12. Jong-A-Pin, R., 2006. "On the measurement of political instability and its impact on economic growth," Research Report 06C05, University of Groningen, Research Institute SOM (Systems, Organisations and Management).
  13. Dmitri Boreiko, 2003. "EMU and accession countries: Fuzzy cluster analysis of membership," International Journal of Finance & Economics, John Wiley & Sons, Ltd., vol. 8(4), pages 309-325.
  14. Yener Kandogan, 2006. "Does Product Differentiation Explain the Increase in Exports of Transition Countries?," Eastern European Economics, M.E. Sharpe, Inc., vol. 44(2), pages 6-22, March.
  15. Guido Tabellini, 2006. "Culture and institutions: economic development in the regions of Europe," Levine's Working Paper Archive 321307000000000241, David K. Levine.
  16. Martin Gächter & Aleksandra Riedl & Doris Ritzberger-Grünwald, 2012. "Business Cycle Synchronization in the Euro Area and the Impact of the Financial Crisis," Monetary Policy & the Economy, Oesterreichische Nationalbank (Austrian Central Bank), issue 2, pages 33–60.
  17. Jan Zielonka, 2007. "Plurilateral Governance in the Enlarged European Union," Journal of Common Market Studies, Wiley Blackwell, vol. 45, pages 187-209, 03.
  18. Hansen, Casper Worm, 2013. "Economic growth and individualism: The role of informal institutions," Economics Letters, Elsevier, vol. 118(2), pages 378-380.
  19. Aadne Cappelen & Fulvio Castellacci & Jan Fagerberg & Bart Verspagen, 2003. "The Impact of EU Regional Support on Growth and Convergence in the European Union," Journal of Common Market Studies, Wiley Blackwell, vol. 41, pages 621-644, 09.
  20. Máximo Camacho & Gabriel Pérez-Quirós & Lorena Saiz, 2005. "Do european business cycles look like one?," Banco de Espa�a Working Papers 0518, Banco de Espa�a.
  21. Maximo Camacho & Gabriel Perez-Quiros, 2004. "Are European business cycles close enough to be just one?," Computing in Economics and Finance 2004 16, Society for Computational Economics.
  22. M J Artis & W Zhang, 2001. "Core and Periphery in EMU: A Cluster Analysis," Economic Issues Journal Articles, Economic Issues, vol. 6(2), pages 47-58, September.
  23. Ladislava Grochova & Ludek Kouba, 2010. "Elite Political Instability and Economic Growth: An Empirical Evidence from the Baltic States," MENDELU Working Papers in Business and Economics 2010-01, Mendel University in Brno, Faculty of Business and Economics.
  24. Claudia Williamson, 2009. "Informal institutions rule: institutional arrangements and economic performance," Public Choice, Springer, vol. 139(3), pages 371-387, June.
  25. Jan Delhey, 2007. "Do Enlargements Make the European Union Less Cohesive? An Analysis of Trust between EU Nationalities," Journal of Common Market Studies, Wiley Blackwell, vol. 45, pages 253-279, 06.
  26. Ernest Gnan & Claudia Kwapil & Maria Teresa Valderrama, 2005. "EU and EMU Entry: A Monetary Policy Regime Change for Austria?," Monetary Policy & the Economy, Oesterreichische Nationalbank (Austrian Central Bank), issue 2, pages 53–68.
  27. Filippetti, Andrea & Archibugi, Daniele, 2011. "Innovation in times of crisis: National Systems of Innovation, structure, and demand," Research Policy, Elsevier, vol. 40(2), pages 179-192, March.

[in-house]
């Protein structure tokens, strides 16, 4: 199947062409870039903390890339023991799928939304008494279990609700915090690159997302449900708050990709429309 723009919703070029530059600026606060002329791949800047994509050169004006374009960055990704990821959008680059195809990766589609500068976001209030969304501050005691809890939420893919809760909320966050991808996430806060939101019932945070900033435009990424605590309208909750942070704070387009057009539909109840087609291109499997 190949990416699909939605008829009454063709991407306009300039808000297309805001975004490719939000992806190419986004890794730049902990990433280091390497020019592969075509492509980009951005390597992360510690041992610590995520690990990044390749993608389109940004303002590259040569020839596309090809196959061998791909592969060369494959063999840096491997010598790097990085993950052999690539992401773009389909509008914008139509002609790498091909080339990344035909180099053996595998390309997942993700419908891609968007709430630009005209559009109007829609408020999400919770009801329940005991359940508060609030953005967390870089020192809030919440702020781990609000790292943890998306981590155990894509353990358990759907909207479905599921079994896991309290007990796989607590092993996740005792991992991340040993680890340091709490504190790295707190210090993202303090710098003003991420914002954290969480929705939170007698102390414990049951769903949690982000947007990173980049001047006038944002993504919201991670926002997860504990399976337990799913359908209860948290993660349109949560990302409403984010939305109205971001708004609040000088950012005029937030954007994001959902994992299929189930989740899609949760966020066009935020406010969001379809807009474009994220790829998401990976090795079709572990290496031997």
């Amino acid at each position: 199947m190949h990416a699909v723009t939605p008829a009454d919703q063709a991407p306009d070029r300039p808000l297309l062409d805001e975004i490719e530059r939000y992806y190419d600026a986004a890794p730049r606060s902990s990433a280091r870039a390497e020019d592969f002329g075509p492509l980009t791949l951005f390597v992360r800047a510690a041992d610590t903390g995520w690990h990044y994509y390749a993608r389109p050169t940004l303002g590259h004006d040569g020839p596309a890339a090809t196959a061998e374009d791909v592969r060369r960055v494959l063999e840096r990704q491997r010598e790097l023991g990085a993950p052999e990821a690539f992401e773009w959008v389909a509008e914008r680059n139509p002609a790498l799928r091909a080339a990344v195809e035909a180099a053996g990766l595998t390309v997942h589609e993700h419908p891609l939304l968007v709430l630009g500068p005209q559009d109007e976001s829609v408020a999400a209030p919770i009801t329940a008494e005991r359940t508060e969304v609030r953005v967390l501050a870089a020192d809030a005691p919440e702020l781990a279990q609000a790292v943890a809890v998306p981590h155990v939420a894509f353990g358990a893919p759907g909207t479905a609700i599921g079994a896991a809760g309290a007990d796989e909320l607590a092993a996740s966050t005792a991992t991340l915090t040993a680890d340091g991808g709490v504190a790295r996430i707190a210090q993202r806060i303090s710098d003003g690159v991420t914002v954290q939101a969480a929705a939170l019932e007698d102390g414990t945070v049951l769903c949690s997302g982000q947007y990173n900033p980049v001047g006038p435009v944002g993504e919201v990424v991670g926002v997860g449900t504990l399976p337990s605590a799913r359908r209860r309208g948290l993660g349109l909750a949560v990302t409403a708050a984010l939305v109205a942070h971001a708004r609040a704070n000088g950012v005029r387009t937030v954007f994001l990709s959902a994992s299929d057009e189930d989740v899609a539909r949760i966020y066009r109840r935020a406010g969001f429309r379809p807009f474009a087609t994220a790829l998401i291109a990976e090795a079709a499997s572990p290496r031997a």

28. König, Jörg & Ohr, Renate, 2012. "Homogeneous groups within a heterogeneous community: Evidence from an index measuring European economic integration," Center for European, Governance and Economic Development Research Discussion Papers 138, University of Goettingen, Department of Economics.
Full references (including those not matched with items on IDEAS)

Citations

Citations are extracted by the CitEc Project, subscribe to its RSS feed for this item.
as in new window

Cited by:
  1. Karl Aiginger & Kurt Kratena & Margit Schratzenstaller & Teresa Weiss, 2014. "Moving towards a new growth model," WWWforEurope Deliverables series 3, WWWforEurope.
  2. Kengyel, Ákos, 2014. "Az európai uniós tagság mint modernizációs hajtóerő. Gondolatok a kelet-közép-európai országok EU-tagságának 10. évfordulóján
    [EU membership as a driving force of modernization. Ide
    ," Közgazdasági Szemle (Economic Review - monthly of the Hungarian Academy of Sciences), Közgazdasági Szemle Alapítvány (Economic Review Foundation), vol. 0(4), pages 493-508.

Lists

This item is not listed on Wikipedia, on a reading list or among the top items on IDEAS.

Statistics

Access and download statistics

Corrections

When requesting a correction, please mention this item's handle: RePEc:feu:wfewop:y:2013:m:6:d:0:i:9. See general information about how to correct material in RePEc.

For technical questions regarding this item, or to correct its authors, title, abstract, bibliographic or download information, contact: ().

If you have authored this item and are not yet registered with RePEc, we encourage you to do it here. This allows to link your profile to this item. It also allows you to accept potential citations to this item that we are uncertain about.

If references are entirely missing, you can add them using this form.

If the full references list an item that is present in RePEc, but the system did not link to it, you can help with this form.

If you know of missing items citing this one, you can help us creating those links by adding the relevant references in the same way as above, for each refering item. If you are a registered author of this item, you may also want to check the "citations" tab in your profile, as there may be some citations waiting for confirmation.

Please note that corrections may take a couple of weeks to filter through the various RePEc services.